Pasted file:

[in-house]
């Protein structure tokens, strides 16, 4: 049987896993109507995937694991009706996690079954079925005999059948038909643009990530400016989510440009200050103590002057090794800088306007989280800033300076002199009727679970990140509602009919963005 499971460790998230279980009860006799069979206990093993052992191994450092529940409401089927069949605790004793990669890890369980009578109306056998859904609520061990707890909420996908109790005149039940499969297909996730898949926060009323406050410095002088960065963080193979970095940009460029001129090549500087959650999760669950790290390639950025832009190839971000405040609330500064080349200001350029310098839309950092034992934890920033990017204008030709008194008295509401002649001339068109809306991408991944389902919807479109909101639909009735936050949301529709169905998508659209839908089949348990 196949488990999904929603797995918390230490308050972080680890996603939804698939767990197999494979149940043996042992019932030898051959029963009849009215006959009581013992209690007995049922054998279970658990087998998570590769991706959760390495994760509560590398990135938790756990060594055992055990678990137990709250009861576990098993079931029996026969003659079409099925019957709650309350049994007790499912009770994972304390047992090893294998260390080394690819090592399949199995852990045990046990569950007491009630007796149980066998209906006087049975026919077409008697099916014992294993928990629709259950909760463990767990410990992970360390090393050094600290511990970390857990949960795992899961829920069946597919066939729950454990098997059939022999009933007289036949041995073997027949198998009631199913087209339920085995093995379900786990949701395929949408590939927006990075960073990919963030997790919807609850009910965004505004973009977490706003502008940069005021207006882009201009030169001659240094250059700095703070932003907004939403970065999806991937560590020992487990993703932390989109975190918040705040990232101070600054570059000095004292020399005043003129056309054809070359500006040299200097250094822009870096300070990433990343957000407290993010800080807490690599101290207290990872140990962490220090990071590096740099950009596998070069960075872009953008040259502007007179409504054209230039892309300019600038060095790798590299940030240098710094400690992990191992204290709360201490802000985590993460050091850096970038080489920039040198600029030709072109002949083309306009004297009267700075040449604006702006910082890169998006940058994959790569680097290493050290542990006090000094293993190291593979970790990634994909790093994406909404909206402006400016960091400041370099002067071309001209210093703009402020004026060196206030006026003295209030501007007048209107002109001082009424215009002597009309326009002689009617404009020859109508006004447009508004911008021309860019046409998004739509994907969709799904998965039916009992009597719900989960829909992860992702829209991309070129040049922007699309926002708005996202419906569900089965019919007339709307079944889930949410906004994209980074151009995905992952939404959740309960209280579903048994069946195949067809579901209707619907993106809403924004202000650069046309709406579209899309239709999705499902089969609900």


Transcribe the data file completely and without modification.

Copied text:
[in-house]
């Protein structure tokens, strides 16, 4: 049987896993109507995937694991009706996690079954079925005999059948038909643009990530400016989510440009200050103590002057090794800088306007989280800033300076002199009727679970990140509602009919963005 499971460790998230279980009860006799069979206990093993052992191994450092529940409401089927069949605790004793990669890890369980009578109306056998859904609520061990707890909420996908109790005149039940499969297909996730898949926060009323406050410095002088960065963080193979970095940009460029001129090549500087959650999760669950790290390639950025832009190839971000405040609330500064080349200001350029310098839309950092034992934890920033990017204008030709008194008295509401002649001339068109809306991408991944389902919807479109909101639909009735936050949301529709169905998508659209839908089949348990 196949488990999904929603797995918390230490308050972080680890996603939804698939767990197999494979149940043996042992019932030898051959029963009849009215006959009581013992209690007995049922054998279970658990087998998570590769991706959760390495994760509560590398990135938790756990060594055992055990678990137990709250009861576990098993079931029996026969003659079409099925019957709650309350049994007790499912009770994972304390047992090893294998260390080394690819090592399949199995852990045990046990569950007491009630007796149980066998209906006087049975026919077409008697099916014992294993928990629709259950909760463990767990410990992970360390090393050094600290511990970390857990949960795992899961829920069946597919066939729950454990098997059939022999009933007289036949041995073997027949198998009631199913087209339920085995093995379900786990949701395929949408590939927006990075960073990919963030997790919807609850009910965004505004973009977490706003502008940069005021207006882009201009030169001659240094250059700095703070932003907004939403970065999806991937560590020992487990993703932390989109975190918040705040990232101070600054570059000095004292020399005043003129056309054809070359500006040299200097250094822009870096300070990433990343957000407290993010800080807490690599101290207290990872140990962490220090990071590096740099950009596998070069960075872009953008040259502007007179409504054209230039892309300019600038060095790798590299940030240098710094400690992990191992204290709360201490802000985590993460050091850096970038080489920039040198600029030709072109002949083309306009004297009267700075040449604006702006910082890169998006940058994959790569680097290493050290542990006090000094293993190291593979970790990634994909790093994406909404909206402006400016960091400041370099002067071309001209210093703009402020004026060196206030006026003295209030501007007048209107002109001082009424215009002597009309326009002689009617404009020859109508006004447009508004911008021309860019046409998004739509994907969709799904998965039916009992009597719900989960829909992860992702829209991309070129040049922007699309926002708005996202419906569900089965019919007339709307079944889930949410906004994209980074151009995905992952939404959740309960209280579903048994069946195949067809579901209707619907993106809403924004202000650069046309709406579209899309239709999705499902089969609900």